4.16. Therest of the company also besought him to tell them all about it, and as they were in a mood to listen to him, he said: Well, it was not by digging a ditch like Odysseus, nor by tempting souls with the blood of sheep, that I obtained a conversation with Achilles; but I offered up the prayer which the Indians say they use in approaching their heroes. “O Achilles,' I said, “most of mankind declare that you are dead, but I cannot agree with them, nor can Pythagoras, my spiritual ancestor. If then we hold the truth, show to us your own form; for you would profit not a little by showing yourself to my eyes, if you should be able to use them to attest your existence.” Thereupon a slight earthquake shook the neighborhood of the barrow, and a youth issued forth five cubits high, wearing a cloak ofThessalian fashion; but in appearance he was by no means the braggart figure which some imagine Achilles to have been. Though he was stern to look upon, he had never lost his bright look; and it seems to me that his beauty has never received its meed of praise, even though Homer dwelt at length upon it; for it was really beyond the power of words, and it is easier for the singer to ruin his fame in this respect than to praise him as he deserved. At first sight he was of the size which I have mentioned, but he grew bigger, till he was twice as large and even more than that; at any rate he appeared to me to be twelve cubits high just at that moment when he reached his complete stature, and his beauty grew apace with his length. He told me then that he had never at any time shorn off his hair, bit preserved it to inviolate for the river Spercheus, for this was the river of his first intimacy; but on his cheeks you saw the first down.And he addressed me and said: “I am pleased to have met you, since I have long wanted a man like yourself. For the Thessalians for a long time past have failed to present their offerings to my tomb, and I do not yet wish to show my wrath against them; for if I did so, they would perish more thoroughly than ever the Hellenes did on this spot; accordingly I resort to gentle advice, and would warn them not to violate ancient custom, nor to prove themselves worse men than the Trojans here, who though they were robbed of so many of their heroes by myself, yet sacrifice publicly to me, and also give me the tithes of their fruits of season, and olive branch in hand ask for a truce from my hostility. But this I will not grant, for the perjuries which they committed against me will not suffer Ilium ever to resume its pristine beauty, nor to regain the prosperity which yet has favored many a city that was destroyed of old; nay, if they rebuild it, things shall go as hard with them as if their city had been captured only yesterday. In order then to save me from bringing the Thessalian polity then to the same condition, you must go as my envoy to their council in behalf of the object I have mentioned.” “I will be your envoy,” I replied, “for the object of my embassy were to save them from ruin. But, O Achilles, I would ask something of you.” “I understand,” said he, “for it is plain you are going to ask about the Trojan war. So ask me five questions about whatever you like, and that the Fates approve of.” I accordingly asked him firstly, if he had obtained burial in accordance with the story of the poets. “I lie here,” he answered, “as was most delightful to myself and Patroclus; for you know we met in mere youth, and a single golden jar holds the remains of both of us, as if we were one. But as for the dirges of the Muses and Nereids, which they say are sung over me, the Muses, I may tell you, never once came here at all, though the Nereids still resort to the spot.” Next I asked him, if Polyxena was really slaughtered over his tomb; and he replied that this was true, but that she was not slain by the Achaeans, but that she came of her own free will to the sepulcher, and that so high was the value she set on her passion for him and she for her, that she threw herself upon an upright sword. The third questions was this: “Did Helen, O Achilles, really come to Troy or was it Homer that was pleased to make up the story?' “For a long time,” he replied, “we were deceived and tricked into sending envoys to the Trojans and fighting battles in her behalf, in the belief that she was in Ilium, whereas she really was living in Egypt and in the house of Proteus, whither she had been snatched away by Paris. But when we became convinced thereof, we continued to fight to win Troy itself, so as not to disgrace ourselves by retreat.” The fourth question which I ventured upon was this: “I wonder,” I said, “that Greece ever produced at any one time so many and such distinguished heroes as Homer says were gathered against Troy.' But Achilles answered: “Why even the barbarians did not fall far short of us, so abundantly then did excellence flourish all over the earth.” And my fifth question was this: “Why was it that Homer knew nothing about Palamedes, or if he knew him, then kept him out of your story?' “If Palamedes,' he answered, “never came to Troy, then Troy never existed either. But since this wisest and most warlike hero fell in obedience to Odysseus' whim, Homer does not introduce him into his poems, lest he should have to record the shame of Odysseus in his song.” And withal Achilles raised a wail over him as over one who was the greatest and most beautiful of men, the youngest and also the most warlike, one who in sobriety surpassed all others, and had often foregathered with the Muses. “But you,” he added, “O Apollonius, since sages have a tender regard for one another, you must care for his tomb and restore the image of Palamedes that has been so contemptuously cast aside; and it lies in Aeolis close to Methymna in Lesbos.' Wit these words and with the closing remarks concerning the youth from Paros, Achilles vanished with a flash of summer lightning, for indeed the cocks were already beginning their chant.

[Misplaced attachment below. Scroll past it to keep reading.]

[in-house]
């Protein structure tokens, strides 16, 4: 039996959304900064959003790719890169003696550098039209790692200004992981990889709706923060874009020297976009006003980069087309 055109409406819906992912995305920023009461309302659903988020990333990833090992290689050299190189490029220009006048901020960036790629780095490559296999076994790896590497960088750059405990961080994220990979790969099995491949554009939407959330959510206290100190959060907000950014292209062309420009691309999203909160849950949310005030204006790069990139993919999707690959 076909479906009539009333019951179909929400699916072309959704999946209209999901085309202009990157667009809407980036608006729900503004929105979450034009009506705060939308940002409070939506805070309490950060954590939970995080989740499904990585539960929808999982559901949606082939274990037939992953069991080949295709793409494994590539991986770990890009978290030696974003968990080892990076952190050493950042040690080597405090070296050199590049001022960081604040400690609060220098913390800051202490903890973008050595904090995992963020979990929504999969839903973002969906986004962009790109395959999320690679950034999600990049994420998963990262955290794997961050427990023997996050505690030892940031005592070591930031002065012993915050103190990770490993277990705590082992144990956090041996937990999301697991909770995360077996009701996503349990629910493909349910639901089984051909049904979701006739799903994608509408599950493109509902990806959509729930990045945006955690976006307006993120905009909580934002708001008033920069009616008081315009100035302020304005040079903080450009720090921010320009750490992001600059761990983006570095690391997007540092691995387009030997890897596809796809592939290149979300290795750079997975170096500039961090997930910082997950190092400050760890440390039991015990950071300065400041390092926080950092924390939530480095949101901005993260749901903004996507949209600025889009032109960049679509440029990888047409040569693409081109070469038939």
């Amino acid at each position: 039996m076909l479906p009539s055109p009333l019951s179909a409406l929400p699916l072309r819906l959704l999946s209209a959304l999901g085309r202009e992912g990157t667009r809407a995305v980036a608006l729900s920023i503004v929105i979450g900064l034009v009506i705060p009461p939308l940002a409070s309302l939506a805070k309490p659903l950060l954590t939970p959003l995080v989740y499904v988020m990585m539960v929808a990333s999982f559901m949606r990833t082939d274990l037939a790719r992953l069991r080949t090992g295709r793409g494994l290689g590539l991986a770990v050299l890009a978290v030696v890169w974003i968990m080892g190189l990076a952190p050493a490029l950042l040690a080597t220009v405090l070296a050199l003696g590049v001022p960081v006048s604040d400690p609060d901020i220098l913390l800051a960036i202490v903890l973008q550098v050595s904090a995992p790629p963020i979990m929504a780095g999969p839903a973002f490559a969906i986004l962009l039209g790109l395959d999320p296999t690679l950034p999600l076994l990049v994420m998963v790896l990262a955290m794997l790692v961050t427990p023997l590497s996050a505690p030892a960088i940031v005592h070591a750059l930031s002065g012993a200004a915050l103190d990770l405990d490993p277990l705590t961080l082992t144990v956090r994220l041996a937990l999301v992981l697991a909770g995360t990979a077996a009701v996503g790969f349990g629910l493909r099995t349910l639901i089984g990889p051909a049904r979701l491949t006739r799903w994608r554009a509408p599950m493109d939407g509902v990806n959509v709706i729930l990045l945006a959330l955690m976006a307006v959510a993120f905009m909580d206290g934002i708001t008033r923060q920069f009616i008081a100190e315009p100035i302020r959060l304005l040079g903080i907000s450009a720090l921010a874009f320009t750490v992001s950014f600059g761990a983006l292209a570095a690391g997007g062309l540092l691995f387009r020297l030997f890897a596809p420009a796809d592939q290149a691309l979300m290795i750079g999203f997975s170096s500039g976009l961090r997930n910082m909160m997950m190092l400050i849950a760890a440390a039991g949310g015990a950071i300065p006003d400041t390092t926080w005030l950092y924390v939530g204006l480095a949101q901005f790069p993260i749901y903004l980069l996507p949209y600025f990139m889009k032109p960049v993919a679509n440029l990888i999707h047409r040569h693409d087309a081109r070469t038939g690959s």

Subjects of this text: